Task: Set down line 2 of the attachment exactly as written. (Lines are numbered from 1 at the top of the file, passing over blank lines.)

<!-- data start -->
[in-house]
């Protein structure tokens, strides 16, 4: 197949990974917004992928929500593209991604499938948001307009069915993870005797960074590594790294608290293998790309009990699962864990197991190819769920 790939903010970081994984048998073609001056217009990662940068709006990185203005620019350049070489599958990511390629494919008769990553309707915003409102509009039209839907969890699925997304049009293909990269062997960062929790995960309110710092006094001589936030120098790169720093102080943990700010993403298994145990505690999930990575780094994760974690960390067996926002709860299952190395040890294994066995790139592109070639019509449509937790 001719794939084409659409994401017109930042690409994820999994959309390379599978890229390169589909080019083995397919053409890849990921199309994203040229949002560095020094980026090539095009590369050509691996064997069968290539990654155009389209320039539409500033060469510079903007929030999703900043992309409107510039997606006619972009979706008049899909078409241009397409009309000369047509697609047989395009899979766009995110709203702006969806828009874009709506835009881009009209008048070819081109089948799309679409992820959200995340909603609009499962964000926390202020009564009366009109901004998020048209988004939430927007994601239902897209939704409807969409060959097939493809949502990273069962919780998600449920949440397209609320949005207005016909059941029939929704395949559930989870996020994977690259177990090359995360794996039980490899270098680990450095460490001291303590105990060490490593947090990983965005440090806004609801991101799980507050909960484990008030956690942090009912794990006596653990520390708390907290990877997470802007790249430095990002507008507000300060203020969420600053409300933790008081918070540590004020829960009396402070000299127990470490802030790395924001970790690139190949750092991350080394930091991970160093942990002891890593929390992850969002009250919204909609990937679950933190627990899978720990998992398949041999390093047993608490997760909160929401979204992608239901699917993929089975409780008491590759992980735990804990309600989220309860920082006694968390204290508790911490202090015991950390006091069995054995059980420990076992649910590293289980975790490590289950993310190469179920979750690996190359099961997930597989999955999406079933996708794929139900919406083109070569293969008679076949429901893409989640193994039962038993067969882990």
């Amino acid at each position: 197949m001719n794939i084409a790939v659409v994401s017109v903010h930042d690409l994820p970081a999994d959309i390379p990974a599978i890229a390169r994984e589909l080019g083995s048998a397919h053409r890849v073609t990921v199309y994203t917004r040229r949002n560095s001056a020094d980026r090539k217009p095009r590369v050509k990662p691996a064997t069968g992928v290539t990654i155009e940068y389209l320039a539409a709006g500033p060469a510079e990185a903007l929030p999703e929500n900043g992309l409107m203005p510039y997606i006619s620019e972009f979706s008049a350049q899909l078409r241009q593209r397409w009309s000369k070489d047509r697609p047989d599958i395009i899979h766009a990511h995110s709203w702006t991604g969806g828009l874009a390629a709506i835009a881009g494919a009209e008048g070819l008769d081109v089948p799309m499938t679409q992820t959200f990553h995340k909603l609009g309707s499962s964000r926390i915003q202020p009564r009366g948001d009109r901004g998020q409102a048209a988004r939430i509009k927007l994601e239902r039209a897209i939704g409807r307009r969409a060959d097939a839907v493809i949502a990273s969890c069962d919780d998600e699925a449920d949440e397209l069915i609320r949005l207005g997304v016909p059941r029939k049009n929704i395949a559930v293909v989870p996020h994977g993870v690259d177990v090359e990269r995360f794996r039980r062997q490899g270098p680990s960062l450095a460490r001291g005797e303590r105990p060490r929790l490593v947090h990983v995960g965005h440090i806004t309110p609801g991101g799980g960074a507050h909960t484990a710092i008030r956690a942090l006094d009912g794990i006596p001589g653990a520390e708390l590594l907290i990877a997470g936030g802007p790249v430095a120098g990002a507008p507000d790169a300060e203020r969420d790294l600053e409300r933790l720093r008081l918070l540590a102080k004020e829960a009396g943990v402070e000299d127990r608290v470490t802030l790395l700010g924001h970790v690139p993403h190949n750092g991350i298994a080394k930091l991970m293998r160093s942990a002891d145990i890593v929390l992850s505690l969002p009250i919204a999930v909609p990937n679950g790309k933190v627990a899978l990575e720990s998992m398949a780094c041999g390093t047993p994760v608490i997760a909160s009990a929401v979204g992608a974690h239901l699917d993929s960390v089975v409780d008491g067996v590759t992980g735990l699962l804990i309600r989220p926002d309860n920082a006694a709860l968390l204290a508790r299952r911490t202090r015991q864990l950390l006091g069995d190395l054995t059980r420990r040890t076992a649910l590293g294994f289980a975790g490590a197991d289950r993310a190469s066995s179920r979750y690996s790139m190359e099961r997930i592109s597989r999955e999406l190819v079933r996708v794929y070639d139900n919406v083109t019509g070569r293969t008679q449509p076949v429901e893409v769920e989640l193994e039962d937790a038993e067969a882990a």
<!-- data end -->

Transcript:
């Protein structure tokens, strides 16, 4: 197949990974917004992928929500593209991604499938948001307009069915993870005797960074590594790294608290293998790309009990699962864990197991190819769920 790939903010970081994984048998073609001056217009990662940068709006990185203005620019350049070489599958990511390629494919008769990553309707915003409102509009039209839907969890699925997304049009293909990269062997960062929790995960309110710092006094001589936030120098790169720093102080943990700010993403298994145990505690999930990575780094994760974690960390067996926002709860299952190395040890294994066995790139592109070639019509449509937790 001719794939084409659409994401017109930042690409994820999994959309390379599978890229390169589909080019083995397919053409890849990921199309994203040229949002560095020094980026090539095009590369050509691996064997069968290539990654155009389209320039539409500033060469510079903007929030999703900043992309409107510039997606006619972009979706008049899909078409241009397409009309000369047509697609047989395009899979766009995110709203702006969806828009874009709506835009881009009209008048070819081109089948799309679409992820959200995340909603609009499962964000926390202020009564009366009109901004998020048209988004939430927007994601239902897209939704409807969409060959097939493809949502990273069962919780998600449920949440397209609320949005207005016909059941029939929704395949559930989870996020994977690259177990090359995360794996039980490899270098680990450095460490001291303590105990060490490593947090990983965005440090806004609801991101799980507050909960484990008030956690942090009912794990006596653990520390708390907290990877997470802007790249430095990002507008507000300060203020969420600053409300933790008081918070540590004020829960009396402070000299127990470490802030790395924001970790690139190949750092991350080394930091991970160093942990002891890593929390992850969002009250919204909609990937679950933190627990899978720990998992398949041999390093047993608490997760909160929401979204992608239901699917993929089975409780008491590759992980735990804990309600989220309860920082006694968390204290508790911490202090015991950390006091069995054995059980420990076992649910590293289980975790490590289950993310190469179920979750690996190359099961997930597989999955999406079933996708794929139900919406083109070569293969008679076949429901893409989640193994039962038993067969882990």